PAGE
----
The Fresh Loaf

News & Information for Amateur Bakers and Artisan Bread Enthusiasts

Hard Amber Durum

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Noche's picture
Noche

Hard Amber Durum

"Flour Power" by Basey recommends hard amber durum, not as a stand alone, but in moderation as a loaf enhancer. Have you used it and what are your findings?

Cliff Johnston's picture
Cliff Johnston

Durum wheat is commonly associated with pastas.  I've never used it in making bread.  I find Basey's comment and labeling of durum flour as an "enhancer" interesting.  Louis Degouy in "The Bread Tray" (a deceased author and his classic book) writes this about durum. 


"Durum flour is milled from durum wheat, grown mostly in the northwest section of the United States.  It has a yellowish creamy color and a large amount of very hard and tough gluten.  It is not satisfactory for bread making purposes unless blended with a weaker flour."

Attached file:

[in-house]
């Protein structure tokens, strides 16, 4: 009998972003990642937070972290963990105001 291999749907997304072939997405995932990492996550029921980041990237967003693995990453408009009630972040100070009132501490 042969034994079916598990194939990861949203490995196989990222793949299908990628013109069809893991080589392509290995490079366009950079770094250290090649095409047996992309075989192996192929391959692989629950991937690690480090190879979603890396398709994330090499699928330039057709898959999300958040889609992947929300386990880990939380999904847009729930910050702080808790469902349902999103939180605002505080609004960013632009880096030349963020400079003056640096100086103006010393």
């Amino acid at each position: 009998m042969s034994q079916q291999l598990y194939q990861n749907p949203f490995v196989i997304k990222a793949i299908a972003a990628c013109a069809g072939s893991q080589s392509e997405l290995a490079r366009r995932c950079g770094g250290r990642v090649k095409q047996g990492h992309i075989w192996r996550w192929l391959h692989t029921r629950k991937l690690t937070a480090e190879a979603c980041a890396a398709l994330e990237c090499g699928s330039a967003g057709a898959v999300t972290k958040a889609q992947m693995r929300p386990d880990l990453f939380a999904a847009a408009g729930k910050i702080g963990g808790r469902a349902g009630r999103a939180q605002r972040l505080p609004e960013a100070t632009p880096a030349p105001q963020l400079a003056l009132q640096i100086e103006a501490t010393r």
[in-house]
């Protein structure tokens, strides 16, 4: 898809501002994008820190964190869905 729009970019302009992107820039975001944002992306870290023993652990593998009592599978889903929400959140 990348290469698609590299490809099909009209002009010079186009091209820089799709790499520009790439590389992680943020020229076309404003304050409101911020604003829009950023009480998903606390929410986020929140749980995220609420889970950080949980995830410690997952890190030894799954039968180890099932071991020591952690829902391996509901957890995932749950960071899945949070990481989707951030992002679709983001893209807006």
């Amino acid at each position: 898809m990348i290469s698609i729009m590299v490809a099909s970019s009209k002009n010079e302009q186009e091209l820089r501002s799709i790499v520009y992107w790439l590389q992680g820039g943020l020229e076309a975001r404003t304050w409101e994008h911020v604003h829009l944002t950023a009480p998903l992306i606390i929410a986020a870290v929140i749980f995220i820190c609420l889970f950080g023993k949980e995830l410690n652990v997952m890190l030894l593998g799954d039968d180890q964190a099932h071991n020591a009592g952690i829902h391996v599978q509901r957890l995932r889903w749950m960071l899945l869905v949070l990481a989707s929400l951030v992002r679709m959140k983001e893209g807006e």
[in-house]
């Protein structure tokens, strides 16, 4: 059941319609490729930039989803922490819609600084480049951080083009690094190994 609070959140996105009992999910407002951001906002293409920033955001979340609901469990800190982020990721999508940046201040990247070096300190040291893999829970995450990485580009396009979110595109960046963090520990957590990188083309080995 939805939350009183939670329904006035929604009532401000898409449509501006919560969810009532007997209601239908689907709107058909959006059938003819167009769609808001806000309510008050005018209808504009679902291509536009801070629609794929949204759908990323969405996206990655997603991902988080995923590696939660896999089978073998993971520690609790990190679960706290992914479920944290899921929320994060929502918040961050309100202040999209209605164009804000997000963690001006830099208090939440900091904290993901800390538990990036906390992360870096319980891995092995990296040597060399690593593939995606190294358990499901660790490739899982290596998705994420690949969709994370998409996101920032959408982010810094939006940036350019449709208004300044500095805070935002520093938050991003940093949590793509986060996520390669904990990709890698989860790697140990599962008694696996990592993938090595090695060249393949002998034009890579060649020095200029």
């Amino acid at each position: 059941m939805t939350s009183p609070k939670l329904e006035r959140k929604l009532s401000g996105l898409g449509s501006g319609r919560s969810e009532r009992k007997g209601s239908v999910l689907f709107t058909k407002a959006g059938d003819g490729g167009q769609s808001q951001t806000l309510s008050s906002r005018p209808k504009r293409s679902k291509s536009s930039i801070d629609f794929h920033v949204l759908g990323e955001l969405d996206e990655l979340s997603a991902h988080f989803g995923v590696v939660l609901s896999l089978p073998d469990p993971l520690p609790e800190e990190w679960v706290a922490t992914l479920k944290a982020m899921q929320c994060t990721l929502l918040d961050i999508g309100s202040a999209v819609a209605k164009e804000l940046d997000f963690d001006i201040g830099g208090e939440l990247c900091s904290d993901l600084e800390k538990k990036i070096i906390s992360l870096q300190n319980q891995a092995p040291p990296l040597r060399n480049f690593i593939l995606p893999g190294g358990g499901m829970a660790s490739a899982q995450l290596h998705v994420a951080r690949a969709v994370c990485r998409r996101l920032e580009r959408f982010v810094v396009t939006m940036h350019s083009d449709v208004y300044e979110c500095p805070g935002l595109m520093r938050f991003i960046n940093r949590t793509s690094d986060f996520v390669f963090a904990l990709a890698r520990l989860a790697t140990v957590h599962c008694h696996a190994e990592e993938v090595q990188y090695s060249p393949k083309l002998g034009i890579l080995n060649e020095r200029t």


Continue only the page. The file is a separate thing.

This raises a few interesting thoughts...  If one uses durum wheat flour is one actually degrading the quality of one's bread?  Is Basey's suggestion a thinly veiled sales pitch for an over-produced wheat to take buying pressure off the higher grades of bread-making flours?  Are the times changing and tastes with them?  Dunno.

Cliff. Johnston
"May the best you've ever seen,
 Be the worst you'll ever see;"
from A Scots Toast by Allan Ramsay